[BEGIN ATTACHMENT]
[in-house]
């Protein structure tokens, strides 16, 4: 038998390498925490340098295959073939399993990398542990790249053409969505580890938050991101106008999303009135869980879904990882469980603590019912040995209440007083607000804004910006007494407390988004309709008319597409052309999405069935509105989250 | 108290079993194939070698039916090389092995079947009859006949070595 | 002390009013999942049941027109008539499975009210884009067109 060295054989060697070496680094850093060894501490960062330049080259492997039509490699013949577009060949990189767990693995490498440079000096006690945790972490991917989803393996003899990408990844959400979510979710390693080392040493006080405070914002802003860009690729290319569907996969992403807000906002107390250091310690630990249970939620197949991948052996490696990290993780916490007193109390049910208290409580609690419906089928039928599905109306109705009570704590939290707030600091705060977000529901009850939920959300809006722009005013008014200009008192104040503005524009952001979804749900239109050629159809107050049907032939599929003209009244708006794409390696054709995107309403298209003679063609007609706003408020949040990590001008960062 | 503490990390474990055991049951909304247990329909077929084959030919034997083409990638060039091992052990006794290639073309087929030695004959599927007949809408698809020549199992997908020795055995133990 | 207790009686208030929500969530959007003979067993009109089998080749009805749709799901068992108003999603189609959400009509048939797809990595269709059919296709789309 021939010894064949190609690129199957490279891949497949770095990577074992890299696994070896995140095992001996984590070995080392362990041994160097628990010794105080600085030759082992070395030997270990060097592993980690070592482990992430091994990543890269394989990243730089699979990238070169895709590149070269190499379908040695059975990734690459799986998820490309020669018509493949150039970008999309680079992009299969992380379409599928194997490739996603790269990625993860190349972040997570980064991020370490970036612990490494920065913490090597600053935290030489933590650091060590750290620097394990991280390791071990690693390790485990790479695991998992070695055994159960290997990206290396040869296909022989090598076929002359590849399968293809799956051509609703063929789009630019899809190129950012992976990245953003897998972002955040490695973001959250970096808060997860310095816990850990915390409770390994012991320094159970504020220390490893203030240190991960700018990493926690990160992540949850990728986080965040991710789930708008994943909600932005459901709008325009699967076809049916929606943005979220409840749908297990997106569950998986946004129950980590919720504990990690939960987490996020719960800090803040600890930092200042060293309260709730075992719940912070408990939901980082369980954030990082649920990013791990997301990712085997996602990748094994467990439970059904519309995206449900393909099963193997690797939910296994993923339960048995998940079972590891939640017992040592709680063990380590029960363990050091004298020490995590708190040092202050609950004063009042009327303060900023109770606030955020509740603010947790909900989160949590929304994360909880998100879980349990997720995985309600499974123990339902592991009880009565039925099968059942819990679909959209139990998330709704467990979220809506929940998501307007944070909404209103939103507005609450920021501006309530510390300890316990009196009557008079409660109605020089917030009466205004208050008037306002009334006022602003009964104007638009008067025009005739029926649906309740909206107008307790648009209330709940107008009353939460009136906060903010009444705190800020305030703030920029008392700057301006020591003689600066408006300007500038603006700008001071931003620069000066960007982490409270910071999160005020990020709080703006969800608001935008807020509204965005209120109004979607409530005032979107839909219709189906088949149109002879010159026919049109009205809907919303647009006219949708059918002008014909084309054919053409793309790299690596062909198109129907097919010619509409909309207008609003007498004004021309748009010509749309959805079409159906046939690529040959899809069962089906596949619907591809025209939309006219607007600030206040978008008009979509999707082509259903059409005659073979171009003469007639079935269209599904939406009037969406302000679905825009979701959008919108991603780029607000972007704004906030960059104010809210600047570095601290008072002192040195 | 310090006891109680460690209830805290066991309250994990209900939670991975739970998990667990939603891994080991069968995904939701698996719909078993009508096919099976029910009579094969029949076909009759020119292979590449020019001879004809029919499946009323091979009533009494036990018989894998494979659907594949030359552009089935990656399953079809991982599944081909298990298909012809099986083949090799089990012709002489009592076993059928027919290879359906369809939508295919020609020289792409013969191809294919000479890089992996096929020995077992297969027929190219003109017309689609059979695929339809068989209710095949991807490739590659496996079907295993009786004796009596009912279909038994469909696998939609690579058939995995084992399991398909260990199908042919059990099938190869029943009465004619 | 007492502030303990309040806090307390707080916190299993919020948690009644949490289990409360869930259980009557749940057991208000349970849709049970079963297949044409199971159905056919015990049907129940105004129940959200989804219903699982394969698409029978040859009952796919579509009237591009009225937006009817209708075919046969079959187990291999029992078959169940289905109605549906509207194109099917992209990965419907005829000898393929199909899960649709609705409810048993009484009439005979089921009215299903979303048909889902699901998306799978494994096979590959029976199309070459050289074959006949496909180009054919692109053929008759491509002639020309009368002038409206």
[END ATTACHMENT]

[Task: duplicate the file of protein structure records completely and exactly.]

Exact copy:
[in-house]
């Protein structure tokens, strides 16, 4: 038998390498925490340098295959073939399993990398542990790249053409969505580890938050991101106008999303009135869980879904990882469980603590019912040995209440007083607000804004910006007494407390988004309709008319597409052309999405069935509105989250 | 108290079993194939070698039916090389092995079947009859006949070595 | 002390009013999942049941027109008539499975009210884009067109 060295054989060697070496680094850093060894501490960062330049080259492997039509490699013949577009060949990189767990693995490498440079000096006690945790972490991917989803393996003899990408990844959400979510979710390693080392040493006080405070914002802003860009690729290319569907996969992403807000906002107390250091310690630990249970939620197949991948052996490696990290993780916490007193109390049910208290409580609690419906089928039928599905109306109705009570704590939290707030600091705060977000529901009850939920959300809006722009005013008014200009008192104040503005524009952001979804749900239109050629159809107050049907032939599929003209009244708006794409390696054709995107309403298209003679063609007609706003408020949040990590001008960062 | 503490990390474990055991049951909304247990329909077929084959030919034997083409990638060039091992052990006794290639073309087929030695004959599927007949809408698809020549199992997908020795055995133990 | 207790009686208030929500969530959007003979067993009109089998080749009805749709799901068992108003999603189609959400009509048939797809990595269709059919296709789309 021939010894064949190609690129199957490279891949497949770095990577074992890299696994070896995140095992001996984590070995080392362990041994160097628990010794105080600085030759082992070395030997270990060097592993980690070592482990992430091994990543890269394989990243730089699979990238070169895709590149070269190499379908040695059975990734690459799986998820490309020669018509493949150039970008999309680079992009299969992380379409599928194997490739996603790269990625993860190349972040997570980064991020370490970036612990490494920065913490090597600053935290030489933590650091060590750290620097394990991280390791071990690693390790485990790479695991998992070695055994159960290997990206290396040869296909022989090598076929002359590849399968293809799956051509609703063929789009630019899809190129950012992976990245953003897998972002955040490695973001959250970096808060997860310095816990850990915390409770390994012991320094159970504020220390490893203030240190991960700018990493926690990160992540949850990728986080965040991710789930708008994943909600932005459901709008325009699967076809049916929606943005979220409840749908297990997106569950998986946004129950980590919720504990990690939960987490996020719960800090803040600890930092200042060293309260709730075992719940912070408990939901980082369980954030990082649920990013791990997301990712085997996602990748094994467990439970059904519309995206449900393909099963193997690797939910296994993923339960048995998940079972590891939640017992040592709680063990380590029960363990050091004298020490995590708190040092202050609950004063009042009327303060900023109770606030955020509740603010947790909900989160949590929304994360909880998100879980349990997720995985309600499974123990339902592991009880009565039925099968059942819990679909959209139990998330709704467990979220809506929940998501307007944070909404209103939103507005609450920021501006309530510390300890316990009196009557008079409660109605020089917030009466205004208050008037306002009334006022602003009964104007638009008067025009005739029926649906309740909206107008307790648009209330709940107008009353939460009136906060903010009444705190800020305030703030920029008392700057301006020591003689600066408006300007500038603006700008001071931003620069000066960007982490409270910071999160005020990020709080703006969800608001935008807020509204965005209120109004979607409530005032979107839909219709189906088949149109002879010159026919049109009205809907919303647009006219949708059918002008014909084309054919053409793309790299690596062909198109129907097919010619509409909309207008609003007498004004021309748009010509749309959805079409159906046939690529040959899809069962089906596949619907591809025209939309006219607007600030206040978008008009979509999707082509259903059409005659073979171009003469007639079935269209599904939406009037969406302000679905825009979701959008919108991603780029607000972007704004906030960059104010809210600047570095601290008072002192040195 | 310090006891109680460690209830805290066991309250994990209900939670991975739970998990667990939603891994080991069968995904939701698996719909078993009508096919099976029910009579094969029949076909009759020119292979590449020019001879004809029919499946009323091979009533009494036990018989894998494979659907594949030359552009089935990656399953079809991982599944081909298990298909012809099986083949090799089990012709002489009592076993059928027919290879359906369809939508295919020609020289792409013969191809294919000479890089992996096929020995077992297969027929190219003109017309689609059979695929339809068989209710095949991807490739590659496996079907295993009786004796009596009912279909038994469909696998939609690579058939995995084992399991398909260990199908042919059990099938190869029943009465004619 | 007492502030303990309040806090307390707080916190299993919020948690009644949490289990409360869930259980009557749940057991208000349970849709049970079963297949044409199971159905056919015990049907129940105004129940959200989804219903699982394969698409029978040859009952796919579509009237591009009225937006009817209708075919046969079959187990291999029992078959169940289905109605549906509207194109099917992209990965419907005829000898393929199909899960649709609705409810048993009484009439005979089921009215299903979303048909889902699901998306799978494994096979590959029976199309070459050289074959006949496909180009054919692109053929008759491509002639020309009368002038409206």